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BulbsHerbaceous Perennial

Lilium sargentiae (IXb-c/a)

A tall bulbous perennial, to around 1.5m high, with upright stems and narrowly lance-shaped dark green leaves, sometimes producing small green bulbils at the leaf axils. Fragrant, funnel-shaped white flowers with yellow throats are produced from dark reddish-purple buds in mid summer

Size
Ultimate height
1–1.5 metres
Time to ultimate height
2–5 years
Ultimate spread
0.1–0.5 metres
Growing conditions
Clay
Loam
Sand
Moisture
Moist but well–drained
pH
Acid, Neutral
Colour & scent
StemFlowerFoliageFruit
Spring Green
Summer White Yellow Red Purple Green
Autumn
Winter
Position
  • Full sun
  • Partial shade
Aspect

East–facing or South–facing or West–facing

Exposure
Sheltered
Hardiness
H6
Botanical details
Family
Liliaceae
Native to the UK
No
Foliage
Deciduous
Habit
Columnar upright
Potentially harmful
Ornamental bulbs - not to be eaten. Wear gloves and other protective equipment when handling. TOXIC to pets if eaten (cats) - see the HTA guide to potentially harmful plants for further information and useful contact numbers
Genus

Lilium are bulbous perennials with erect stems bearing whorled or spirally arranged leaves and terminal racemes or umbels of bowl-shaped, trumpet-shaped, funnel-shaped or turks cap shaped flowers, often fragrant, and white, yellow, orange or red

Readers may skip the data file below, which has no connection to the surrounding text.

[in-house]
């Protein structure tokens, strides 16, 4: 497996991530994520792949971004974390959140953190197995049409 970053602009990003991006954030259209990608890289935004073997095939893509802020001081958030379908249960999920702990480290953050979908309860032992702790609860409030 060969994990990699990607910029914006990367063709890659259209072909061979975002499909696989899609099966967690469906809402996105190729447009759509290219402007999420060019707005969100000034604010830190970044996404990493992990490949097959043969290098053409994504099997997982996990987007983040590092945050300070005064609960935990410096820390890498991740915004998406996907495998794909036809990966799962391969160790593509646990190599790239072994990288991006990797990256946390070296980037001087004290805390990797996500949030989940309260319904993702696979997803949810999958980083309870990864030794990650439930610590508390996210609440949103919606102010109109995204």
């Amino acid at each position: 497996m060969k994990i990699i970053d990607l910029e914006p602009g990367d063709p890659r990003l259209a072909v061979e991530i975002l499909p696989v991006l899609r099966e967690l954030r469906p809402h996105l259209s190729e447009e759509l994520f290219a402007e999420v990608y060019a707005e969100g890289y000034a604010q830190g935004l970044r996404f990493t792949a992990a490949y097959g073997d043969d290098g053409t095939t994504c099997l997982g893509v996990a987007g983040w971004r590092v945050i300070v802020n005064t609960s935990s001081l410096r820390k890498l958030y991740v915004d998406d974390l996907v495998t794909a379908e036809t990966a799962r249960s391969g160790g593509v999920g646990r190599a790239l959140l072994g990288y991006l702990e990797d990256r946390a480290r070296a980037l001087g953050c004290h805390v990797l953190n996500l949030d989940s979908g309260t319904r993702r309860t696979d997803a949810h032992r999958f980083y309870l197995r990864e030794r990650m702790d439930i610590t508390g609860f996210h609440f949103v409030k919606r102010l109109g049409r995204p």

Name status

Correct

How to grow

Cultivation

Grow in well-drained soil enriched with leaf mould or well-rotted organic matter. Ideally, grow in full sun with the base of the plant in shade. May need support, see staking perennials

Propagation

Propagate by division or scaling, see bulb propagation for details

Suggested planting locations and garden types
  • City and courtyard gardens
  • Cottage and informal garden
  • Cut flowers
  • Flower borders and beds
Pruning

Deadhead after flowering. Cut back stems when foliage dies down

Pests

May be susceptible to lily beetle, aphids, slugs, thrips, leatherjackets and wireworms, as well as small mammals such as rabbits and voles

Diseases

May be susceptible to various fungal infections, including grey moulds, and virus diseases; see lily diseases for more details

Get involved

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